Who are they? What are they doing there? These questions are most often posed to a retreatant named G. Earwig, a bellicose New Yorker who, unlike Olin, does not take passive-aggressive swipes at his peers—he simply berates them to their faces. This character, Earwig, also happens to be a mouthpiece for every fathomable objection one might have to hosting a meditation retreat in a death camp, like the risks of fostering sentimentalism instead of self-reflection, and that the retreat could devolve over time into a mere commercial enterprise complete with “package tours and jumbo buses, youth hostels, snack bars, kosher fast food,” and so on.

Earwig is also quick to detect any whiff of self-righteousness (a common accomplice of sentimentalism), swiftly rebuking a woman who claims “that movie about the kind German enamel manufacturer in Cracow who saved his whole list of productive employees” made her want to“ run right out…and do something for those people!” “Do something, lady?” he responds. “Like what? Take a Jew to lunch?”

According to the fictional retreat’s official literature, what the participants are supposed to be doing is “bearing witness.” Indeed, as Olin reflects in exposition, the term is a stale phrase, one that implies a kind of moral decency but—with overuse and underexamination—has become devoid of meaning. So, in effect, one can attend a meditation retreat at Auschwitz and be satisfied that she is “bearing witness” while imagining the torture and mass killing as whatever scenes she can recall from Schindler’s List.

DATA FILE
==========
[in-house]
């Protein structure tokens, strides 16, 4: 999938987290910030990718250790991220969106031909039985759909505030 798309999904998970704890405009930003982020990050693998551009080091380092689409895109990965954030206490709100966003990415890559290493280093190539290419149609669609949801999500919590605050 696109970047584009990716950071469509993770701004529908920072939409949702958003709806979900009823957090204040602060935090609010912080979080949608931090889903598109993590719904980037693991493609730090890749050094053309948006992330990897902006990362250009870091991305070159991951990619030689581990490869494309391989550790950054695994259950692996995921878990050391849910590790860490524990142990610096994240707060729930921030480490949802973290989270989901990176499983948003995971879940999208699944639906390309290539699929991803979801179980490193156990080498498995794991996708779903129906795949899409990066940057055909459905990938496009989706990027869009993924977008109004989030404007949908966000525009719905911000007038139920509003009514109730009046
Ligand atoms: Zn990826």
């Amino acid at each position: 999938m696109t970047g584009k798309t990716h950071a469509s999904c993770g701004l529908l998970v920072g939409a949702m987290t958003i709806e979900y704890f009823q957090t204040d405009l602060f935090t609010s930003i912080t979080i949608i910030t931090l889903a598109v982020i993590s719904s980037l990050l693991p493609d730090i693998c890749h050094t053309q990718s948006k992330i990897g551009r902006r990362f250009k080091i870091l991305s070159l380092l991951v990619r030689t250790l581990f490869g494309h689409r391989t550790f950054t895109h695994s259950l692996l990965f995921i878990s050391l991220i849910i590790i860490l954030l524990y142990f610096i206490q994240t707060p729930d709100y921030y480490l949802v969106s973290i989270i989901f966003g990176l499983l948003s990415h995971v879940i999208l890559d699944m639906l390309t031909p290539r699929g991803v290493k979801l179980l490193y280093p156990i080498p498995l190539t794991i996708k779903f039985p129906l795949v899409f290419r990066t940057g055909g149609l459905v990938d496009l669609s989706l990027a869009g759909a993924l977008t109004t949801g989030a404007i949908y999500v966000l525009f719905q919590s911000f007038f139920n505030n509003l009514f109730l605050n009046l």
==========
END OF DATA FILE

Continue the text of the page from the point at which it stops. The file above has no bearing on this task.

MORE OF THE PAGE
Therein lies the challenge of “bearing witness”: it is far too easy—as Olin and Earwig demonstrate—to point out the wrong way of doing so. What about the right way?

The author and essayist James Baldwin said the root of his vocation as a writer was to “bear witness to the truth.” Although Baldwin was rather fuzzy on what he considered a witness to be, he remarked that he himself was a witness to where he came from and what he had seen. For Baldwin, there is something about being a witness that is personal, experiential—something unlike the authoritative, and perhaps removed, temperament of a spokesperson.

Baldwin’s insight helps illuminate the inherent conundrum of In Paradise’s meditators, insofar as a witness arrives at truth through the immediacy of his or her own perception. Though a scholar of survival literature, Olin himself “tends to agree with the many who have stated that fresh insight into the horror of the camps is inconceivable, and interpretation by anyone lacking direct personal experience an impertinence, out of the question.”